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    I quit teaching to become a luxury-travel advisor. Since making the transition, I’ve learned a lot and grown professionally.

    Kaylee Stith is a former teacher who decided last spring to pursue luxury-travel advising.

    Danielle James Studios

    Kaylee Stith left teaching to join The Travel Mechanic as a travel agent last year.Stith leveraged her organizational skills from teaching for her new role in travel advising.This article is part of “Trends to Bet Your Career On,” a series about trending professional opportunities.

    Kaylee Stith is a travel agent at The Travel Mechanic, a luxury-travel agency in North Carolina. This as-told-to essay is based on a conversation with Stith, who left her full-time teaching job to become a luxury-travel agent last year. It has been edited for length and clarity.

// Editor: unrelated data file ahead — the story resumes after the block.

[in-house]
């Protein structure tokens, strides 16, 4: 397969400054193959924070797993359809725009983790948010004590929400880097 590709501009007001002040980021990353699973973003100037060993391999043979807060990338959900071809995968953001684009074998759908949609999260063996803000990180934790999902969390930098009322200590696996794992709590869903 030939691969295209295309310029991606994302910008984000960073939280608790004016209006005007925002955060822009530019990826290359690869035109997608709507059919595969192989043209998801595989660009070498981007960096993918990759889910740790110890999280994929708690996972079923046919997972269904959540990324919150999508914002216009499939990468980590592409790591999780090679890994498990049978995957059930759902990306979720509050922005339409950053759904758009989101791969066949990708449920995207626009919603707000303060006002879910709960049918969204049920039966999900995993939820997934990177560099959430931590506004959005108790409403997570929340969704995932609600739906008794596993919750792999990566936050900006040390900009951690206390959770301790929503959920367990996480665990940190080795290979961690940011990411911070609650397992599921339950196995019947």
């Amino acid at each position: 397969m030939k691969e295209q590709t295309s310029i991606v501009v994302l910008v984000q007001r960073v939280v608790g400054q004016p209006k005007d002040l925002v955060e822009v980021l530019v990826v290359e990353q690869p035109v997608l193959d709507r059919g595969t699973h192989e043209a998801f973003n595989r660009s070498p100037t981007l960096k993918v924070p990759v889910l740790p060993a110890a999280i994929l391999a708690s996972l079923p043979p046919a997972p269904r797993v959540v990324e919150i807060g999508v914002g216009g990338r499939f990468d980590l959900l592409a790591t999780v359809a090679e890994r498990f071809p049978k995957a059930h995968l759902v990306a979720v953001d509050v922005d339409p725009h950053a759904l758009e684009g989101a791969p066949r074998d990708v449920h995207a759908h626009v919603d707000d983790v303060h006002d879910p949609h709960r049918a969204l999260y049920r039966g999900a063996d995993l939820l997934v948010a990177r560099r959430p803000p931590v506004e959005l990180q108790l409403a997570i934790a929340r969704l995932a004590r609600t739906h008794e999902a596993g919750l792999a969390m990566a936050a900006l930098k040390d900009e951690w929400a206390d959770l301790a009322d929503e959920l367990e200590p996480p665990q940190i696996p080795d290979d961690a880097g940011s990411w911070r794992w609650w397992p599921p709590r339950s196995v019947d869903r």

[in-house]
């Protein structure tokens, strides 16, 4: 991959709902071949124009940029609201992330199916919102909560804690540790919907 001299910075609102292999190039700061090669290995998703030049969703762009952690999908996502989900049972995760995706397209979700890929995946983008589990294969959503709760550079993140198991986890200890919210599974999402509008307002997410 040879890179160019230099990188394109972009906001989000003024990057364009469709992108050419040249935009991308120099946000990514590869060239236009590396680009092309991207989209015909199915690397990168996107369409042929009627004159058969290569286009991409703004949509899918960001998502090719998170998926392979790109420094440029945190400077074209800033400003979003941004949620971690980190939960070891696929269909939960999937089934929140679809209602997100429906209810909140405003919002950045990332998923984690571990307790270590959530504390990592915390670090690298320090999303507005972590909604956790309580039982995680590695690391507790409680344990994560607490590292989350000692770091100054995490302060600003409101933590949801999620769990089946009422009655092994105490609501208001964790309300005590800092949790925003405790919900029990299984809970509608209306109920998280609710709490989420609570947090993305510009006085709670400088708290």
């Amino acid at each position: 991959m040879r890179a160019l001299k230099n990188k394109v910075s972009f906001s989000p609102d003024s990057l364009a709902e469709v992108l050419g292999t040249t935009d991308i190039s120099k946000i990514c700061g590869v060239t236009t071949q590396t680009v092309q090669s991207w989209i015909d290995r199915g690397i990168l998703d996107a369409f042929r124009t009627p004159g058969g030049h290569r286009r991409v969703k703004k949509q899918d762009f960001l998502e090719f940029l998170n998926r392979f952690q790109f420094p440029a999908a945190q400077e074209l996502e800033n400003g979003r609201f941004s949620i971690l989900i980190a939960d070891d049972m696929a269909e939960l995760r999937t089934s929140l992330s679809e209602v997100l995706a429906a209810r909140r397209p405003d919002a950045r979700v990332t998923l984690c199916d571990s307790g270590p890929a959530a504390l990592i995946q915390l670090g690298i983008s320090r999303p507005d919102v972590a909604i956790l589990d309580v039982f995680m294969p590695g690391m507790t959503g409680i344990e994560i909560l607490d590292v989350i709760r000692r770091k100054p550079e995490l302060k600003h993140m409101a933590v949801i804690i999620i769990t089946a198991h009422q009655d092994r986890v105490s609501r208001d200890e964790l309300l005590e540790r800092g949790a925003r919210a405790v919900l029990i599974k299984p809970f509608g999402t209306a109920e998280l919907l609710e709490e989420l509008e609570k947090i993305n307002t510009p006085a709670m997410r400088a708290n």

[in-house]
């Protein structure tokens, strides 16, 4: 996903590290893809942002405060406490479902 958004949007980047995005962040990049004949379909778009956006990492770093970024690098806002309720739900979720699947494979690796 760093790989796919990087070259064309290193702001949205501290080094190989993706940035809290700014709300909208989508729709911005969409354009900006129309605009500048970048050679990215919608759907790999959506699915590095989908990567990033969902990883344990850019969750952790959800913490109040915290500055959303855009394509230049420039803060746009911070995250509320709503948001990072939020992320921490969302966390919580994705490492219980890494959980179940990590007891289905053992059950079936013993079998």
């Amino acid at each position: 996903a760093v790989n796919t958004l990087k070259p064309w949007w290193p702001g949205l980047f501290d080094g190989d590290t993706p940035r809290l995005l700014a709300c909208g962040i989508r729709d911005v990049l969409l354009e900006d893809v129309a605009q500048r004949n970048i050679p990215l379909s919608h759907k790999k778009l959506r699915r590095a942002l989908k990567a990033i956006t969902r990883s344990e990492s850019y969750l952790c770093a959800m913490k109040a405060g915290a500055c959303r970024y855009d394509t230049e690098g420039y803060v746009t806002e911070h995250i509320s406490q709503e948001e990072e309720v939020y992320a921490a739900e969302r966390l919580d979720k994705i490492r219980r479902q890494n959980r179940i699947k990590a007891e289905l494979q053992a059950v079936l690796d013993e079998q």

Before I started travel advising, I worked as a middle-school special-education teacher in North Carolina.

    I stumbled upon the travel-agent industry. I was following someone on Instagram who recently started her own Disney-specific travel agency. I love Disney, and when she announced that she was hiring an agent, I thought that would be a fun part-time job. I applied and made it through the first round. I didn’t get hired, but I couldn’t stop thinking about becoming a travel advisor.

    After that, I started exploring on my own. I listened to podcasts about the industry and learned more from the American Society of Travel Advisors.